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How to Really Buy a Car

2016-06-21-14.38.47-1024x576Buying a different car (notice I didn’t say new car) is an event many individuals experience throughout their lifetime. Personally, I have had a number of cars in my lifetime, and I’m sure I’ll have a few more (right now the ol’ mini-van stands at 241,000 miles). My goal is not to spend too much on a depreciating asset, yet make a sensible purchase based on reliability, fuel efficiency and insurance costs. Although some readers may not agree with me, here are some tips on how to really buy a car.

  1. Do your homework. Websites such as Kelly Blue Book (kbb.com) and Edmunds.com have valuable information on used car prices, reliability reports, known recalls, expert and buyer reviews and what to expect at the dealership. In addition, obtaining information from these websites gives you bargaining power when you go to purchase your vehicle at a dealership or from a private party.
  1. Never, ever walk into a dealership and tell them your monthly payment you’re hoping to get. In fact, don’t tell them if they ask you. Instead, negotiate the price of the car first. Many dealerships are more than happy to get you the payment you want, while not helping you consider total cost, interest on financing, etc.
  1. Try to never, ever have a car payment. Think of it this way, you’re making monthly interest and principal payments on a depreciating asset. If you can, hold off on the purchase until you’ve saved enough cash to buy the car outright. This also gives you more negotiating power knowing you can walk away from the deal and buy the same car at a different dealership. And no, you don’t need a new car every five years.
  1. Don’t buy the hype. Just about every dealership offers the same discounts and pricing. The reason is that other than freight charges, most dealerships pay the same for the new vehicles going on their lots.
  1. If you can, avoid buying new car. Consider this; an individual making $100,000 in annual income who purchases a $30,000 new car just spent 30% (nearly a third) of their income on a depreciating asset. There are plenty of reliable, used cars that are in perfect working condition. In fact, take advantage of the fact that the used car has already had much of its depreciation absorbed by the previous owner. Furthermore, I have seen too many individuals buy a new car, finance it, then end up upside down on the car. This means they owe more than the car is worth. To make matter worse, some individuals wreck their cars, have nothing to drive, yet still have to make payments. Ick.
  1. Buy your car before you have I’m not suggesting you buy a car you don’t need. What I am suggesting is that you have the car you want ready to purchase when you need to. That is, if your current vehicle breaks down or is no longer running, you know you can get the vehicle you researched, instead of making a fast, emotional decision that will likely cost you more money.
  1. Avoid leasing. This never made sense to me. Often the rationale is “if you want new car every three years, then leasing is the way to go.” Baloney. Leasing is simply making a car payment on an asset you don’t Save up and buy the car outright. As mentioned earlier, if you don’t need a new car every five years, you certainly don’t need one every three.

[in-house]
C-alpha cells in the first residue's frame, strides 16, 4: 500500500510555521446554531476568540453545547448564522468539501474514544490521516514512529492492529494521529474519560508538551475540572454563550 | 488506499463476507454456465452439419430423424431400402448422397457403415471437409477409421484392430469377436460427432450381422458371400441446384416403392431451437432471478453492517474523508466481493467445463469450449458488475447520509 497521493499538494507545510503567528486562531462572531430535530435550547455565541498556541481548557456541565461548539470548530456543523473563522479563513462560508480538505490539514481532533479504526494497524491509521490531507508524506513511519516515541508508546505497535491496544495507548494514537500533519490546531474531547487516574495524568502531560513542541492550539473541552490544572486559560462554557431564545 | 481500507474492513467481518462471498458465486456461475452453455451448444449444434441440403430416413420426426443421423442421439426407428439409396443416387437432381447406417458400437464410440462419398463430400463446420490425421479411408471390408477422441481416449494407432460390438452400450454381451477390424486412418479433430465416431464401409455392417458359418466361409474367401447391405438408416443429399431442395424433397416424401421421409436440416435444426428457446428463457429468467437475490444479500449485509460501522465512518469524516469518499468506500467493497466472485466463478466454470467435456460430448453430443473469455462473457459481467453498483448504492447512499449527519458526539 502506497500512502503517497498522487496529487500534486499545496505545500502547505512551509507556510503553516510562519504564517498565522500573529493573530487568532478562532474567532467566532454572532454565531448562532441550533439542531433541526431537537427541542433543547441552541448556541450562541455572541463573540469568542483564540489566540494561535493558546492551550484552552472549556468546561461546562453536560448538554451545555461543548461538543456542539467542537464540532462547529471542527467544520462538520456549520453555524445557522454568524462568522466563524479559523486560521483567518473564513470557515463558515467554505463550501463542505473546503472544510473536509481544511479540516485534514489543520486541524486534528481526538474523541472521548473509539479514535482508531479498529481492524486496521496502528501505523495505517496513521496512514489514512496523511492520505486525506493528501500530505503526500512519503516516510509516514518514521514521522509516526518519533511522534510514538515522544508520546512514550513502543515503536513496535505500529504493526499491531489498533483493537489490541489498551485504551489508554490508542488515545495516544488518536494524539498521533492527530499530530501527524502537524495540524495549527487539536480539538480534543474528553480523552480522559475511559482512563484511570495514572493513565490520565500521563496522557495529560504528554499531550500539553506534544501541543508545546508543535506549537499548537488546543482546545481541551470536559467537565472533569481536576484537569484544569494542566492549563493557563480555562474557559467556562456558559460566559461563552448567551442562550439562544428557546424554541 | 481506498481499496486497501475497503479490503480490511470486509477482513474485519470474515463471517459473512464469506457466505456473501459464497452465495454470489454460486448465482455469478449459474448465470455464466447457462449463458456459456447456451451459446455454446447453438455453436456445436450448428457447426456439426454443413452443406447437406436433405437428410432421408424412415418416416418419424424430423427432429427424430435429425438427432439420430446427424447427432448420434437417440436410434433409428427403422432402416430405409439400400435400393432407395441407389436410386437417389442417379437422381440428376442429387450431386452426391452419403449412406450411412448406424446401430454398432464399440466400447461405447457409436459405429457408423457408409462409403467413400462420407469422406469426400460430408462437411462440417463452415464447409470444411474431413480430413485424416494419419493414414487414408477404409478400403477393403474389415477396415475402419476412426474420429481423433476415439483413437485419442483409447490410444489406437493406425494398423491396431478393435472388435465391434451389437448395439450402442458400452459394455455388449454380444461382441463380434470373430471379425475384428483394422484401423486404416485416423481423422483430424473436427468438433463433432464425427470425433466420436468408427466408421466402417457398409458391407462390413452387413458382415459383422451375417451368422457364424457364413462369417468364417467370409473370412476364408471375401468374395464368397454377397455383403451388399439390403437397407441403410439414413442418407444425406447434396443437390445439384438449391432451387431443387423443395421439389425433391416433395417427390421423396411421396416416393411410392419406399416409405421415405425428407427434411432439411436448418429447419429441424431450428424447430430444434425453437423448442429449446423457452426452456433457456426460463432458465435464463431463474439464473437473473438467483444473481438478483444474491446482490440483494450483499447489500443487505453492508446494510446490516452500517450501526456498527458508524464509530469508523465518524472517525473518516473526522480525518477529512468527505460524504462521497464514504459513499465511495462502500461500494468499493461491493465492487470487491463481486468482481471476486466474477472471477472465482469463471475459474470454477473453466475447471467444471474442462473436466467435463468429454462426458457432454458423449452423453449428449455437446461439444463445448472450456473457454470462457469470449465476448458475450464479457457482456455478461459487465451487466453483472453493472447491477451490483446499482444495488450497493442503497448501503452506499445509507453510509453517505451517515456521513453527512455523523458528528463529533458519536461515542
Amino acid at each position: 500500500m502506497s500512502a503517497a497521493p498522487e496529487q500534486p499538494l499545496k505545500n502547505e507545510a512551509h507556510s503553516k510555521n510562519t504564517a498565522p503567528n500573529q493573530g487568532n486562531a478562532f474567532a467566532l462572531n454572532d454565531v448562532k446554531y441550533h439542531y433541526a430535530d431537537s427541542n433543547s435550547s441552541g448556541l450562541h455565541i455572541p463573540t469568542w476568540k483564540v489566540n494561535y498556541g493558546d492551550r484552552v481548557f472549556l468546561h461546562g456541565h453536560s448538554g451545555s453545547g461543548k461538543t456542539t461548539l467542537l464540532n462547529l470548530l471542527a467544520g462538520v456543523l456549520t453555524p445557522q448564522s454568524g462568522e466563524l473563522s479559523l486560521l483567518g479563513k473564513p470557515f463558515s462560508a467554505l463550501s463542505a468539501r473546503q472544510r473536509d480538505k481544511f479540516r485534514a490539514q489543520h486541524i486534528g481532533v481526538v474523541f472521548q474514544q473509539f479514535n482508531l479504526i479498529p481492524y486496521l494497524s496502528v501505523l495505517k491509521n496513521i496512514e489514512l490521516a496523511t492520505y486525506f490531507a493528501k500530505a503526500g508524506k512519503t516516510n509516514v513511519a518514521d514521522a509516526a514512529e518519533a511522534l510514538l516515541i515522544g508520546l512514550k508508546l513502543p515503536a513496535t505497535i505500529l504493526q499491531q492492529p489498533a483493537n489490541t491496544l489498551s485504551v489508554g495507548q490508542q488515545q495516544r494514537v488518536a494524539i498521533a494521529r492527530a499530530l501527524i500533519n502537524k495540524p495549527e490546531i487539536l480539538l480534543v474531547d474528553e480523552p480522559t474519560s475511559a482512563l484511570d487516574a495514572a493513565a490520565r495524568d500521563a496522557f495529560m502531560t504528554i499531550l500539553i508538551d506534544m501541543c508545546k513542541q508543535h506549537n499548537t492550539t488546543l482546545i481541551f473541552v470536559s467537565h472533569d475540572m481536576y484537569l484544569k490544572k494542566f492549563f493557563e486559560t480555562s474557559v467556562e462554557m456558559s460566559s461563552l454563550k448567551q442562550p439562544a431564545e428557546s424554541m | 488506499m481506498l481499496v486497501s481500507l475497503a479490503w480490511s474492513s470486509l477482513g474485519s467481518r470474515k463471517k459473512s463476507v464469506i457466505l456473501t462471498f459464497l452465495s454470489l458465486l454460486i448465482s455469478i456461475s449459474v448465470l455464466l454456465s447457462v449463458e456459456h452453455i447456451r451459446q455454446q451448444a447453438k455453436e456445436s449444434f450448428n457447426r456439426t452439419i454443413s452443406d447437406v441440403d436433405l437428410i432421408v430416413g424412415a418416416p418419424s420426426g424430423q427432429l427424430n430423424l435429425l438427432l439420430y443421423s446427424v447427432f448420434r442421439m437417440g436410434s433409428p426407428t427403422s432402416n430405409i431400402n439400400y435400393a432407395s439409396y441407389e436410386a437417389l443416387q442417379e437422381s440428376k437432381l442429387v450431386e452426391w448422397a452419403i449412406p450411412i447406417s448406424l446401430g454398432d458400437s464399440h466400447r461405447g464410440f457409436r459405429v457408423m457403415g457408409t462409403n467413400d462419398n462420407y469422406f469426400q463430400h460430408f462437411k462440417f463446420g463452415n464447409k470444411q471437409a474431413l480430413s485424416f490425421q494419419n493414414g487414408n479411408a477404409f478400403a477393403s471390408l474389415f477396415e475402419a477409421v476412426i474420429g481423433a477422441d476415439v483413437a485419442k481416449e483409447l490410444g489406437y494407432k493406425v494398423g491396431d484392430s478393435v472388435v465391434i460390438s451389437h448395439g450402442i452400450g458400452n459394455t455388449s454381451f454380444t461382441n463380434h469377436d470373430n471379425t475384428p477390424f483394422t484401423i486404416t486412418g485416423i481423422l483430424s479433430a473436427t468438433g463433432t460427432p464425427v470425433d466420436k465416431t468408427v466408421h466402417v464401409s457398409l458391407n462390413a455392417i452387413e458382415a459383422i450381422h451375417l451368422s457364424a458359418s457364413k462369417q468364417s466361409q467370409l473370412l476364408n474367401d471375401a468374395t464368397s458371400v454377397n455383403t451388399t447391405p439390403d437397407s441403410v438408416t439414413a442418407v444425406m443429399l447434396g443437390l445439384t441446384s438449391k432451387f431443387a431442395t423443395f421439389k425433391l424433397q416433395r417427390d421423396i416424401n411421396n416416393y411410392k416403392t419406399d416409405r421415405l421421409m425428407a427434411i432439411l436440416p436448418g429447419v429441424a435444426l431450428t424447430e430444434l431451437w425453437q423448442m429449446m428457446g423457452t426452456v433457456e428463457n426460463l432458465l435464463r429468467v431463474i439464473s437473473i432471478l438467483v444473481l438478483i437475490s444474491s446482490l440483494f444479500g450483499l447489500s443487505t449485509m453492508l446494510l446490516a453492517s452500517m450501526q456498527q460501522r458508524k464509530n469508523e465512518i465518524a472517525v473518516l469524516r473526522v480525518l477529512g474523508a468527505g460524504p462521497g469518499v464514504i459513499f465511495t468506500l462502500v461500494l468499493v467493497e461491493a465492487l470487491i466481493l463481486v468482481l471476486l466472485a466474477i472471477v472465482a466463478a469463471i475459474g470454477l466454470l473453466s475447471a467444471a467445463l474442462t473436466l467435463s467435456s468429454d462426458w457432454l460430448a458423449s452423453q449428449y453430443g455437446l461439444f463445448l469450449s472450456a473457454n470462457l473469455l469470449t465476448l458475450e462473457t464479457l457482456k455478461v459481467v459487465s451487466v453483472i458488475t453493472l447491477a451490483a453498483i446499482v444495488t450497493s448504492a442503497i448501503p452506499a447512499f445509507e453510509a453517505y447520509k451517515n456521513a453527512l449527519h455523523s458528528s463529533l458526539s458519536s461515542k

1. The exhilaration of the purchase wears off fast. Buy a car that’s affordable, practical, reliable, and fuel efficient. Forget about what the Joneses have or what they think. Take what you would have paid for the monthly payment and put it toward retirement, college, or saving for a house.
  1. Insurance matters. Especially if you’re young, insurance on vehicles matters. The price of insurance on a used sports car is much more expensive than a used sedan. In addition, lenders will often require that you have insurance to protect their asset (it is theirs since you borrowed their money to buy it) including comprehensive and collision which adds to premium amounts. Generally, the older, less sporty the car, the lower insurance premiums.
  1. Avoid the extended warranties. In most cases, these warranties are not needed. Instead, use the aforementioned sites to research the vehicle’s reliability so you don’t need to purchase the warranty. Finally, should a major repair be necessary, simply use your emergency fund or rainy day fund to pay for the repairs. Also, a major repair doesn’t indicate you need a new vehicle. Quantify the cost of the repair versus a purchasing a different vehicle. Often, the price of the repair will outweigh purchasing a different vehicle altogether. Sometimes, repairs can be made by you. With a little elbow grease and YouTube you’d be surprised at what you can do, and how much you can save.

2 Comments

  1. Skip HudsonNo Gravatar says:

    Jim, great advice and right on the Money! One suggestion I have is how to get the most for the car you are trading in, if there is one. CarMax has a system that you can get a cash quote good for 7 days that can provide excellent ammunition for negotiating with a dealer. My limited experience indicates that after you negotiate the real price of the replacement car, in cash, you can get the best reduction in total price by showing them the CarMax quote, and in some states you can reduce the sales tax. Keep up the good work! Thanks. Skip

    1. sraskieNo Gravatar says:

      Thanks, Skip! Appreciate it!

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